Biafra

Granting Asylum to IPOB, MASSOB members disrespectful to Nigeria – FG berates United Kingdom

Biafra agitators

The Federal Government on Tuesday berated the United Kingdom for offering asylum to “persecuted” members of the Indigenous People of Biafra (IPOB) and the Movement for the Actualization of the Sovereign State of Biafra (MASSOB).

The Nigerian Government described the decision by the UK as disrespectful to Nigeria as a nation.

The Minister of Information, Alhaji Lai Mohammed, on Tuesday while reacting to the development, gave indication that the Federal Government might summon the British High Commissioner to Nigeria, Catriona Laing.

The UK Visas and Immigration issued new guidelines to its decision makers on how to consider and grant asylum applications of “persecuted” members of Biafran secessionist groups in Nigeria.

The FG had proscribed IPOB and declared it a terrorist organisation. The group was founded in 2012 by Mazi Nnamdi Kanu, who escaped from Nigeria to Israel following persecution by the Nigerian Government.

MASSOB was founded in 1999 by Chief Ralph Uwazuruike.

The guidelines titled, ‘Country Policy and Information Note Nigeria: Biafran secessionist groups,’ the UKVI directed its decision makers to consider if a person “who actively and openly supports IPOB is likely to be at risk of arrest and detention, and ill-treatment which is likely to amount to persecution.’’

“Those fleeing prosecution or punishment for a criminal offence are not normally refugees. Prosecution may, however, amount to persecution if it involves victimisation in its application by the authorities,’’ the 56-page document noted.

Citing an example of persecution, the UKVI said “if it is the vehicle or excuse for or if only certain groups are prosecuted for a particular offence and the consequences of that discrimination are sufficiently severe. Punishment which is cruel, inhuman or degrading (including punishment which is out of all proportion to the offence committed) may also amount to persecution.”

On the marginalisation of the Igbo, which the UK said led to the current agitation for secession by IPOB, the UK said; “Nigeria’s President Muhammadu Buhari has been perceived by some as being dismissive and unsympathetic towards the people of the South-East, particularly with regard to the appointment of senior government officials which appeared to favour his northern constituents.

“Some Igbo complain of under-representation in the Federal Government, marginalisation, deficient infrastructure as a result of a smaller allocation of federal resources than other regions, and a sense of historical grievance against a state that they say does not represent them.’’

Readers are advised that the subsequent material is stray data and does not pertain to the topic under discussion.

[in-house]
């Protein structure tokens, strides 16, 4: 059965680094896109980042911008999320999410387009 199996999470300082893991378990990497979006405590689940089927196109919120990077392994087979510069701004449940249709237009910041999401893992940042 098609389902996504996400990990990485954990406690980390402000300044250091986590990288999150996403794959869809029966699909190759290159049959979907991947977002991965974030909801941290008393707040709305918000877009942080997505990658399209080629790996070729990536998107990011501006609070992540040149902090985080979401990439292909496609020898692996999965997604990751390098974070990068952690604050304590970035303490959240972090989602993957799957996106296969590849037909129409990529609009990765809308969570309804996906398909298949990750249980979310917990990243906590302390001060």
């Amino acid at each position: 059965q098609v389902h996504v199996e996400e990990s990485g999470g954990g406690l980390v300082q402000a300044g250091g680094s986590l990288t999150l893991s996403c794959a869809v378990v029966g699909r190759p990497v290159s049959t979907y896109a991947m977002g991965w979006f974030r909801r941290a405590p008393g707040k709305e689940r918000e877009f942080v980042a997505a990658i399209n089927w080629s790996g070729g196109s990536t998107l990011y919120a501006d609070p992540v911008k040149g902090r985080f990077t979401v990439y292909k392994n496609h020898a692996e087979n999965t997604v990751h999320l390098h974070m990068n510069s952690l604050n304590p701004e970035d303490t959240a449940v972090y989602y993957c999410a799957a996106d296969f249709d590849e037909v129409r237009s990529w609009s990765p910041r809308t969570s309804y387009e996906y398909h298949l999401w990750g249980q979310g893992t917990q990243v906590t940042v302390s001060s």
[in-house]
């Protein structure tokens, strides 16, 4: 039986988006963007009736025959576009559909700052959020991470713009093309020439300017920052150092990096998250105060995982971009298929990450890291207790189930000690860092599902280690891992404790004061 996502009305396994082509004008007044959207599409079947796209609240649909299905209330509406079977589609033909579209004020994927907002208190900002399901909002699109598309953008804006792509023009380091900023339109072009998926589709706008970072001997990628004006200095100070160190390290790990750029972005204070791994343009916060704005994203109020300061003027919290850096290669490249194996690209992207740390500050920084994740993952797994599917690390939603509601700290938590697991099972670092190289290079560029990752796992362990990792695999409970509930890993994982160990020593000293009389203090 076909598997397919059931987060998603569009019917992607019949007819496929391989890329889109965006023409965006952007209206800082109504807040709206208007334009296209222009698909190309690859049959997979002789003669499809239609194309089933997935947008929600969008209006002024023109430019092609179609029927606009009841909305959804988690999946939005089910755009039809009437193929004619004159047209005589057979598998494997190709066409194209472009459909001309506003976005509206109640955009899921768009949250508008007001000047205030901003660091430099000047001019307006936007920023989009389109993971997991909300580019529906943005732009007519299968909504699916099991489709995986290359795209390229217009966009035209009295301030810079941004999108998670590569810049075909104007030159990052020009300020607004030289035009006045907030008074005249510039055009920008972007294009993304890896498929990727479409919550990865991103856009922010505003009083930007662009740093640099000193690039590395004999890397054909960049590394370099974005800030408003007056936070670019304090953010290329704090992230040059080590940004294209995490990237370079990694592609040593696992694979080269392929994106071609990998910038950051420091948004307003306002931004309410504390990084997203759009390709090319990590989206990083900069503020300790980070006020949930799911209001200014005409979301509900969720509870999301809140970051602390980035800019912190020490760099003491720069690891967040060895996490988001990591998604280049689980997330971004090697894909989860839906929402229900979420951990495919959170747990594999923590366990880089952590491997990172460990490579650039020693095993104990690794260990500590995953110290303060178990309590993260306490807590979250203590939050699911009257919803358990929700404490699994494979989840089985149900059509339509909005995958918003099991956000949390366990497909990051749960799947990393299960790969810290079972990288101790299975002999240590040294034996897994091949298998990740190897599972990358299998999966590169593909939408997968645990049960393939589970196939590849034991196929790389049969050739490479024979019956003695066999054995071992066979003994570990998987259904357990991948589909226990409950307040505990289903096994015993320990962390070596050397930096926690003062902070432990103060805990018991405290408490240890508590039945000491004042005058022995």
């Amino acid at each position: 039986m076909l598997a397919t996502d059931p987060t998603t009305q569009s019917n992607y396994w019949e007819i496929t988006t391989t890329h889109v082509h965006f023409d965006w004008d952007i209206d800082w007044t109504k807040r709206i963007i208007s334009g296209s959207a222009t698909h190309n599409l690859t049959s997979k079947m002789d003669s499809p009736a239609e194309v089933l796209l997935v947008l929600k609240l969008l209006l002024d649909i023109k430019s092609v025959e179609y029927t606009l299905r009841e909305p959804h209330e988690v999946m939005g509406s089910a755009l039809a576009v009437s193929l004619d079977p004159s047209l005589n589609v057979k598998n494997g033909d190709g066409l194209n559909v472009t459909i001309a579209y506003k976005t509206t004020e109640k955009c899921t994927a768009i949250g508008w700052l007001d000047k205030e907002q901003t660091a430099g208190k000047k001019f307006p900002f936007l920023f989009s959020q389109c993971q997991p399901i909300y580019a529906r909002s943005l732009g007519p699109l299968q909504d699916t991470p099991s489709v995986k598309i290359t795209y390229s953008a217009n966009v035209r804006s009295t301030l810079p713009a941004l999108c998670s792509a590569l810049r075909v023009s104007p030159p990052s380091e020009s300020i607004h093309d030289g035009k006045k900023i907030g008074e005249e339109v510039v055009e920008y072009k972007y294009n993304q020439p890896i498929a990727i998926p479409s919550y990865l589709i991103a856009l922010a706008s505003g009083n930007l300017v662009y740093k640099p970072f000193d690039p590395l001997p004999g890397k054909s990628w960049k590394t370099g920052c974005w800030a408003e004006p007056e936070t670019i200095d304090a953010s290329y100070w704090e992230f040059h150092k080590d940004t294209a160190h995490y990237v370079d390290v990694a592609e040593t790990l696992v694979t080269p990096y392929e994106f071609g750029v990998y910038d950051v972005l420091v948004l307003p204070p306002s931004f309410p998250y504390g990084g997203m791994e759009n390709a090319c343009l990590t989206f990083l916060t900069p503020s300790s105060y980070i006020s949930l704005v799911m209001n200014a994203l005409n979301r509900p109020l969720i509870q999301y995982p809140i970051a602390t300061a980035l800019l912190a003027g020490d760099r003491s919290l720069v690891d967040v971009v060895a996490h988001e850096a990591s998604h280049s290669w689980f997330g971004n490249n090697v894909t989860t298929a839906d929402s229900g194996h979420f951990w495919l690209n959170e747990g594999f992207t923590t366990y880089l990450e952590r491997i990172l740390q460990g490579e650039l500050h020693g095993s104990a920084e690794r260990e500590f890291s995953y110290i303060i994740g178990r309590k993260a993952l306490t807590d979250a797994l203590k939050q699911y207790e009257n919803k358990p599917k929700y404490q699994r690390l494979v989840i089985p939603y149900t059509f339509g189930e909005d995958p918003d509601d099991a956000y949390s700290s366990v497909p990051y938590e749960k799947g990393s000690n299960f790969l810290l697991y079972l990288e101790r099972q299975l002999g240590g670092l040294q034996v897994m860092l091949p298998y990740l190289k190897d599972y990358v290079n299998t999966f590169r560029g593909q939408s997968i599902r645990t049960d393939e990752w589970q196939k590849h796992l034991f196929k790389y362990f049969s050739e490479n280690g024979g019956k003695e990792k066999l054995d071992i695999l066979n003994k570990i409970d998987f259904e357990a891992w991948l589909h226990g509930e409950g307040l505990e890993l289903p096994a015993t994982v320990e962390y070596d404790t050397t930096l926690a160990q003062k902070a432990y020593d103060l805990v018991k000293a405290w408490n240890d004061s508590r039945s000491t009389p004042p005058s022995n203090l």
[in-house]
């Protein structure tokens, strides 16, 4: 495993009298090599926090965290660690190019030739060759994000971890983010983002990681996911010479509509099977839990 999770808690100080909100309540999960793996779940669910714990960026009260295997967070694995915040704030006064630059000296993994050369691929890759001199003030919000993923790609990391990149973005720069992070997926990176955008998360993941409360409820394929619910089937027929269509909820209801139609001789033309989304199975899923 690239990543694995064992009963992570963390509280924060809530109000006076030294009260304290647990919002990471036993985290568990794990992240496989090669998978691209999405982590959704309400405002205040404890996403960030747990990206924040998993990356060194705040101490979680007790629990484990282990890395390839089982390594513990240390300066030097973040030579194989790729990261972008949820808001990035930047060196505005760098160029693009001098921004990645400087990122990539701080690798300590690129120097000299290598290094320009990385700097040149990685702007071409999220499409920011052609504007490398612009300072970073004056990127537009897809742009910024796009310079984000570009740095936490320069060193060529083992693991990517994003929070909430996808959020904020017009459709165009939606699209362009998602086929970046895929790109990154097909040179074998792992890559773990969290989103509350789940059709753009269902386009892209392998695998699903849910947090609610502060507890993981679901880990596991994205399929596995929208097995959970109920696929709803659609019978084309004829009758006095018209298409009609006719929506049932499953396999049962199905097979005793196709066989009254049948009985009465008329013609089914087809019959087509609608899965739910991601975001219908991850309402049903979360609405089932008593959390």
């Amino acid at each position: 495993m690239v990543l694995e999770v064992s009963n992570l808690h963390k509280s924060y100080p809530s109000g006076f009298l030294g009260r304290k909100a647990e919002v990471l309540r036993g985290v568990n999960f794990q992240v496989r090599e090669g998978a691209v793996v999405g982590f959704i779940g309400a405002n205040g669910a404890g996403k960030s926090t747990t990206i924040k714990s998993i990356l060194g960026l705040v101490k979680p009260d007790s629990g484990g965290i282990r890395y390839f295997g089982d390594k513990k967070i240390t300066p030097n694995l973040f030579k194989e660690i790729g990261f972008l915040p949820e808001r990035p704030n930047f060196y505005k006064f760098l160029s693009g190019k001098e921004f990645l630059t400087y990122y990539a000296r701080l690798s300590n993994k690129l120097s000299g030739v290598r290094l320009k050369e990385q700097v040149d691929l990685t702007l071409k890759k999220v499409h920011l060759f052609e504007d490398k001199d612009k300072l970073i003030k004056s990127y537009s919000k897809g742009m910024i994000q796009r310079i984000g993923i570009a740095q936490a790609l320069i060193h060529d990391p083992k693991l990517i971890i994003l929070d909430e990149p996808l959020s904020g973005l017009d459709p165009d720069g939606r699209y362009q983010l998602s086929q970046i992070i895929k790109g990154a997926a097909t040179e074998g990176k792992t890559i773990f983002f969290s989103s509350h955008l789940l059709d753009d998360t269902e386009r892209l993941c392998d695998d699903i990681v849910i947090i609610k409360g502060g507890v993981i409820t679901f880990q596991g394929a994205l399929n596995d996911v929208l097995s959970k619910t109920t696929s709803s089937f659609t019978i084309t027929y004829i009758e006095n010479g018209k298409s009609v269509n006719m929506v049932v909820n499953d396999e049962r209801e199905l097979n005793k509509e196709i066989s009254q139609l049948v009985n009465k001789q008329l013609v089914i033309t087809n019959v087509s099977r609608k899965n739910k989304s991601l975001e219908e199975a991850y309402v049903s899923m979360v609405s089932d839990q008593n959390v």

The UK further noted that she observed that new independence movements were “reportedly driven by a sense of unfair treatment and marginalisation.’’

It disclosed that MASSOB and IPOB had largely advocated peaceful change but on occasions had used rhetoric that might encourage violent resistance, adding that IPOB in particular, through its online platform, Radio Biafra, and online comments of its leader, Kanu, had stoked secessionist aspirations and encouraged resistance to the authorities.

The UK guidelines added that though MASSOB was not banned organisation and continued to conduct public activities, a number of its supporters had been arrested and other killed during demonstrations.

‘’MASSOB, since its formation in the late 1990s, has clashed with the security forces. Numerous members have been killed, wounded and arrested – usually during demonstrations. Over a hundred arrests were made in September 2018, at least 10 in 2019; and, in July 2020, it was reported that members of MASSOB were arrested following clashes with the police.

“IPOB has in recent years become the dominant Biafran group. Since 2015, the security forces have reportedly extra-judicially killed tens and injured hundreds of its supporters and leadership, often using excessive force to control protests.

“The security forces have also arrested hundreds of IPOB supporters at different events, usually when disrupting demonstrations or marches to promote Biafran independence, particularly during 2015 to 2017, as well as during raids on the homes of IPOB leaders. Sources also report clashes with the authorities during 2018 and Amnesty reported that security forces arrested at least 200 and killed 10 supporters at different times during 2019.

“Further clashes and violence occurred between security forces and IPOB in August 2020 in the city of Enugu when the police stormed an IPOB meeting and also in October 2020 during confrontations in Rivers State. These incidents resulted in the arrests and deaths of IPOB supporters as well security force personnel, although there seem to be contradictory reporting on the exact figures.”